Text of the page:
If you want to read more about it just check this link.
All this made KDE4.3 more user friendly, more reliable, more polished and prettier.
So, what more can I say about it? JUST INSTALL IT AND GIVE A TRY you won’t be disappointed.
In conclusion is there innovation or just patching in KDE 4.3? Definitely both, there’s hundreds of new features and even more bug fixes. Both are equally important and KDE really need this ultimate push to be the ultimate Desktop Manger.
Cheers and see you next time
ps – bellow there are the install instructions and a vid of kde4.3 in action.
If you need help to install it just check the install instructions (from www.kde.org):
Debian KDE 4.3.0 packages are available in the unstable repository.
Rawhide development repository, however the packages there may depend on other Rawhide packages and are therefore not suitable for installation on previous releases.
Please refer to README to more information.
For Mandriva Cooker ( development ) users, 4.3.0 is will be available at cooker repositories.
openSUSE packages are available for openSUSE 11.1 (one-click install), for openSUSE 11.0 (one-click install) and for openSUSE 10.3 (one-click install) and openSUSE Factory (one-click install). A KDE Four Live CD with these packages is also available.
Magic Linux KDE 4.3.0 packages are available for Magic Linux 2.5. See the release notes for detailed information and the FTP tree for packages.
QOS – “Quality of service” – what a fancy name for somethings that will allow you to manage the available bandwidth for your servers/pcs/equipments. Usually setting up QOS is not “so fancy” to setup and manage. At work I had to setup a QOS for a custumer and didn’t want to be writing rules on my own so I searched a bit and found MasterShaper.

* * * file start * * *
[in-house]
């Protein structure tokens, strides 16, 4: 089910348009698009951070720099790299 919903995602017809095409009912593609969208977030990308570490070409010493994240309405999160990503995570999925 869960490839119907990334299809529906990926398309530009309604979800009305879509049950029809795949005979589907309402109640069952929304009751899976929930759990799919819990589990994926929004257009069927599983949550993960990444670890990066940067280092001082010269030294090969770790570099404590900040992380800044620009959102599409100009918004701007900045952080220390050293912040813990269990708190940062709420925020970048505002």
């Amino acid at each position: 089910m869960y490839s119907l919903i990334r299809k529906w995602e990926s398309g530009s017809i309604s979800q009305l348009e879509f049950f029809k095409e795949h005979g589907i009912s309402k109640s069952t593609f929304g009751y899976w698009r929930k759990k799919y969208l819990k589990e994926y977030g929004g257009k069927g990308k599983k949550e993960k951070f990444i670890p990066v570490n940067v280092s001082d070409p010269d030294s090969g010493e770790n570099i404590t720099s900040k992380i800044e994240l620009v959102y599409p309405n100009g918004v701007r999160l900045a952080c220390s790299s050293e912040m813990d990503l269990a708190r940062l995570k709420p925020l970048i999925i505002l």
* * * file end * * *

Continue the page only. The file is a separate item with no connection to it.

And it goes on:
You can read more about it here.
Lets imagine that you want to allow p2p on your network but you don’t want to waste all your bandwidth on that kind of traffic, after all you still need bandwidth for your VOIP, http, and mail traffic.
To setup this I’ll be using CentOS and Mastershaper.
After installing a VMware virtual machine with CentOS (default install with 2 network cards), I’ve setup apache, this time I didn’t use virtualhosts or any other extras as I just wanted to create a single purpose system.
To start I’ve concufigured 2 network interfaces (internal/external)
eth0 192.168.251.249 (external)
eth1 192.168.252.249 (internal)
After downloading MasterShaper decompress it to:
Install pear and pear modules as described in MasterShapper docs.
And finally create the mysql database to support the installation.
I won’t get into install details (just follow the documentation), but in the end you be able to define schedulers, hosts and services with higher or lower priority and in the end you’ll also be able to monitor all this in a pretty web interface with some graphics.
Just don’t forget to install mysql support in php, and pear, you’ll also have to configure sudo but in the end just read the documentation in mastershaper it’s very good.
It can use rsync with all its functionalities, you get a web interface for management,compression, pooling, multiple schedules, differential/incremental/full backups, win a lot of disk space and a security interface.
I use it for my home servers as well for my companies one (managing more or less 50 servers (windows/Linux) and it works like a charm.
The Best of it… it’s open source and have a lot of community support for it.
Pedro M. S. Oliveira
Ps – if you can run it over solaris with ZFS… even better 😉